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American U. students wising up to mandatory diversity/inequality/racism course

The American University freshman course known as “the American University Experience,” or “AUx” had its first full year of implementation in 2018-19, and a number of students say the class is a wash.

As part of AU’s $121 million Plan for Inclusive Excellence, incoming students have to take two semesters worth of AUx; according to The Eagle, the first semester AUx1 “helps students physically and mentally transition to college,” while AUx2 deals with “creating a space for civil discourse about structural inequalities.”

In the latter, students “are encouraged to immerse themselves fully into the sometimes uncomfortable conversations,” said Dean of Undergraduate Education Jessica Waters. “[Students] come with wildly different exposure to the academic study of things like power, privilege, race and inequality.”

Assistant Vice President of Diversity, Equity and Inclusion Amanda Taylor added that both AUx courses “plant the seeds” for success not only in college, but beyond.

Well, for college without a doubt. Especially when they’re required.

Regarding that requisite, AUx has cheesed more than a few AU students. The Eagle reports that freshmen say the class “is not necessary and causes more stress” than needed for their inaugural year. An anti-AUx petition popped up in the fall and has over 225 signatures, short of its 500 signature goal. The petition says that AUx eats up valuable time which otherwise could be used for “major or classes that peak [student] interests,” should “at the very least” be a pass/fail course, and lastly “should not have to meet every week.”

From the Eagle story:

[Freshman Samantha] Pulido still heard complaints from friends that instructors often guided class discussions toward one opinion. While faculty members said AUx is designed to be a safe space for students to engage in conversations about controversial and pertinent issues, students who have views that don’t align with the content being assigned and discussed said they feel alienated.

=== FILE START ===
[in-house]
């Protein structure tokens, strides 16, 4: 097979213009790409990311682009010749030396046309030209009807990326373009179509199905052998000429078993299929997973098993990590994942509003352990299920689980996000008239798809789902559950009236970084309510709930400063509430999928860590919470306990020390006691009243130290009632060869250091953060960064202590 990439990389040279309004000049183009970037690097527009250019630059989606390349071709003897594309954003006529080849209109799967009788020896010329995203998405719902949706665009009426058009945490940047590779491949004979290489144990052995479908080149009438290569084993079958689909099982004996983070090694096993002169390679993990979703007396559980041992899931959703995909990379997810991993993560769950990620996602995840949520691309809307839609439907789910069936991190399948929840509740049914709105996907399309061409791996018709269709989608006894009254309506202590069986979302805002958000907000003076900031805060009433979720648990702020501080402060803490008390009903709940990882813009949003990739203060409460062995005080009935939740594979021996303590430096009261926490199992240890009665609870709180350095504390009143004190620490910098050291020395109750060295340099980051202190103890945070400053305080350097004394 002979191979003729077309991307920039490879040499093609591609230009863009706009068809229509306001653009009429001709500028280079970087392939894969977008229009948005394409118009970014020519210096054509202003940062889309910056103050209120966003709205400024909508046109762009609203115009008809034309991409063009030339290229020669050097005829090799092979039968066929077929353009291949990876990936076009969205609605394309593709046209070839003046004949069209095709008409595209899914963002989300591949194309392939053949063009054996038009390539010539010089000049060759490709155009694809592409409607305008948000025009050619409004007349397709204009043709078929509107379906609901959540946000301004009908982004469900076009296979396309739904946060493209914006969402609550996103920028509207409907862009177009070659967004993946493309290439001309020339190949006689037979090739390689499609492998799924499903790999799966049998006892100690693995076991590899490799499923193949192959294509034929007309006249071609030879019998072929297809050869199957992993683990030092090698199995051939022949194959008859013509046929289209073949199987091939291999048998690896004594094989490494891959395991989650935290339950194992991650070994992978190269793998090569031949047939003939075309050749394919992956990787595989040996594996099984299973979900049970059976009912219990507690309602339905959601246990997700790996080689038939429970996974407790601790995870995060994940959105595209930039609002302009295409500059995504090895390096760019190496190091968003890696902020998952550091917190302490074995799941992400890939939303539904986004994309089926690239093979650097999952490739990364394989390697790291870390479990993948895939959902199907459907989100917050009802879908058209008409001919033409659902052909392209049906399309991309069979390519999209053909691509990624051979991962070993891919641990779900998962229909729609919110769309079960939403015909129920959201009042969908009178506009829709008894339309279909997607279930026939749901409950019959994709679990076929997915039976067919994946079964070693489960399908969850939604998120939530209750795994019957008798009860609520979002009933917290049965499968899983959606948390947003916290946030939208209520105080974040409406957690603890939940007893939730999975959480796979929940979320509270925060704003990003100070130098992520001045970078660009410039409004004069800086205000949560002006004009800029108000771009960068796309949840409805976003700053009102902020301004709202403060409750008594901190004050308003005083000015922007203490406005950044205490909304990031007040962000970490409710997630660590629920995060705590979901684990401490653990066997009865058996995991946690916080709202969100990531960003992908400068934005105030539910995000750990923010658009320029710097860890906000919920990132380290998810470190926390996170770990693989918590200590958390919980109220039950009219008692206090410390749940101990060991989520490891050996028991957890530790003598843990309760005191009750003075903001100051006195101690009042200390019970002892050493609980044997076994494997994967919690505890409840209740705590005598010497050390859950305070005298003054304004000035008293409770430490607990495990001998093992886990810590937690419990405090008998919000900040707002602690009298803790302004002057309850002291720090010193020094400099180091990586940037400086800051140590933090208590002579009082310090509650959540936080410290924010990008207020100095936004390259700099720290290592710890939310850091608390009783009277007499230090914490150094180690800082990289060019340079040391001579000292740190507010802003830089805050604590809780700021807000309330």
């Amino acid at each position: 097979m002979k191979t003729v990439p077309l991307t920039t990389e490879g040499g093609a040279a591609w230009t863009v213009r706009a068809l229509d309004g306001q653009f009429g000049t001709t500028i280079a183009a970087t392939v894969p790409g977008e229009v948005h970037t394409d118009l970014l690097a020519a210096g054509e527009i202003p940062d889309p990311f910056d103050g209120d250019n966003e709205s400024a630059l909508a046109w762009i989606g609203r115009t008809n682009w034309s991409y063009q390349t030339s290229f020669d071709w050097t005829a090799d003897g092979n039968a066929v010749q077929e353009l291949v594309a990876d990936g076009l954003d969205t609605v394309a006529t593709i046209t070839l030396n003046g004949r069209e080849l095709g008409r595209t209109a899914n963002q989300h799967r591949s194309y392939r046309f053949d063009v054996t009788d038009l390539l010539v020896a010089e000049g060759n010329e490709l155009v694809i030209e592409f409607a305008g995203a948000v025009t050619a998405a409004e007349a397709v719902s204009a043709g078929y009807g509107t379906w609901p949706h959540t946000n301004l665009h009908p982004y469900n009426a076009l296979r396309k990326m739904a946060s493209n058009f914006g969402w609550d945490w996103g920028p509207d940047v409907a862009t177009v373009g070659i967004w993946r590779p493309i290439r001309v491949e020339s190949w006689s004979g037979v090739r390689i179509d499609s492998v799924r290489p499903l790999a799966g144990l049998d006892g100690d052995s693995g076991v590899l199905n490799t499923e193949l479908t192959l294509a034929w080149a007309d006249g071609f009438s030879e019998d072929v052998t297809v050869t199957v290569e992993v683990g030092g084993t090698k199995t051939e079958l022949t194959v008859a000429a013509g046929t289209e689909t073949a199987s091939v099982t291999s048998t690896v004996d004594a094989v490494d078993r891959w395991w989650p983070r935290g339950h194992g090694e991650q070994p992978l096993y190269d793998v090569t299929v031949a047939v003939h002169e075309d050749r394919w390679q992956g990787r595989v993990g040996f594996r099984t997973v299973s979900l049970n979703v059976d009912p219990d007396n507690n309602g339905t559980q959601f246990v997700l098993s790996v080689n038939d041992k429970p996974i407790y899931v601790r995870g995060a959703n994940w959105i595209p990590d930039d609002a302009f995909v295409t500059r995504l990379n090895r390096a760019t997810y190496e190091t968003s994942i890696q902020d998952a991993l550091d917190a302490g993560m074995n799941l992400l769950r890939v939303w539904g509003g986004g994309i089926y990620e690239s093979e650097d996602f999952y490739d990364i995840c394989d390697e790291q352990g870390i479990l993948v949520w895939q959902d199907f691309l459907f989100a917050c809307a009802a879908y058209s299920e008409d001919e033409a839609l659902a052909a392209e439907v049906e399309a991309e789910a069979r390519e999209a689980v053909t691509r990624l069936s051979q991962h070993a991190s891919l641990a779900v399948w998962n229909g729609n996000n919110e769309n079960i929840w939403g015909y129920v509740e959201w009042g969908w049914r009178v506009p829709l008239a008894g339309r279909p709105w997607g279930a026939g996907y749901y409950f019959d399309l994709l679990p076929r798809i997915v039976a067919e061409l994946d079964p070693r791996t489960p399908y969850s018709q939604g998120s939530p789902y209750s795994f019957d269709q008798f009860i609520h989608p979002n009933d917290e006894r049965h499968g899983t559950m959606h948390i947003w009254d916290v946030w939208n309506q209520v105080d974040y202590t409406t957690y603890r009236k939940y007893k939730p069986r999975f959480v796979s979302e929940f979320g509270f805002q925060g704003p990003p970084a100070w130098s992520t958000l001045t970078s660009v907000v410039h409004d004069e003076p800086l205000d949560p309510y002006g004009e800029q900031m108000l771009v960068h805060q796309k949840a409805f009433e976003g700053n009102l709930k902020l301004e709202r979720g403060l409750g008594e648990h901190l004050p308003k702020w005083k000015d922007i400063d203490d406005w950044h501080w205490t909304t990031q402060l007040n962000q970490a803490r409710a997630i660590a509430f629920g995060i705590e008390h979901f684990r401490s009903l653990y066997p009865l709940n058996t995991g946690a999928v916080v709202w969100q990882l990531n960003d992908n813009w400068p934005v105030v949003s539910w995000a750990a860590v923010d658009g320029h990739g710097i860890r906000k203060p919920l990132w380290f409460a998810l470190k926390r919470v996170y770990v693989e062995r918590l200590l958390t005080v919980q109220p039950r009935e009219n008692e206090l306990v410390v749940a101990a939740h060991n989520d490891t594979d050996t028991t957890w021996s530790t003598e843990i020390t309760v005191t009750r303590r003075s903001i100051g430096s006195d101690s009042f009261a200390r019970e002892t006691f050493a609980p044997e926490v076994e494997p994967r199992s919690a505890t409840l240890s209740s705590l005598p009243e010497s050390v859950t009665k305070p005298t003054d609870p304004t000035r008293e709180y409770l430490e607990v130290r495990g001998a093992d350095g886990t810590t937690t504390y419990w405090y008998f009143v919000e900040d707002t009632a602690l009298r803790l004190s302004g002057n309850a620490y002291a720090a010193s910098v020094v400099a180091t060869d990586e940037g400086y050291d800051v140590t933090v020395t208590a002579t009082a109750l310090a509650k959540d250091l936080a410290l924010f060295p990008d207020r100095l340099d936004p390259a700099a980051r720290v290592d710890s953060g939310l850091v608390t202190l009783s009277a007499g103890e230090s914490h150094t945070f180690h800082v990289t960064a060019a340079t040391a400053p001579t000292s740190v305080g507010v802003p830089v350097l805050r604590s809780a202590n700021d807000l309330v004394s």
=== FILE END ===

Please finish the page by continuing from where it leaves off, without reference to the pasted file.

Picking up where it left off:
Freshman Lilly Rosenfield, who described herself as a Republican from Texas, said she experienced this feeling in class. She believes the course is graded with the “bias” of instructors and worried that her opinions might affect the grades she received.

“I don’t feel comfortable enough to talk about my political identity in front of a classroom where everyone else has the opposite beliefs because I know they’re going to judge me,” Rosenfield said. “But because I don’t say anything because I don’t want to be offensive, that means I don’t contribute to the class, and my not contributing to class affects my grade.”

Several students of color said they also feel isolated and feel like they need to educate their peers. [Emma] Lovato said AUx is only designed for students who did not have any experiences in diverse settings.

Student Victor Ciaccia’s says AUx “did not promote a candid or engaging discussion,” and added students “are highly criticized if they don’t agree with the views of the instructors.”

“You say something even mildly off course from what they’re preaching and if not the instructor, the peer facilitator or other students will absolutely cannibalize you and no one will really do anything to stop them,” he said.

Which should surprise absolutely no one.

Read the full article.

MORE: AU forced us to admit most of our friends are the same race

MORE: AU investigates student for challenging its ‘censorial’ campus climate

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About the Author
Assistant Editor
Dave has been writing about education, politics, and entertainment for over 15 years, including a stint at the popular media bias site Newsbusters. He is a retired educator with over 25 years of service and is a member of the National Association of Scholars. Dave holds undergraduate and graduate degrees from the University of Delaware.

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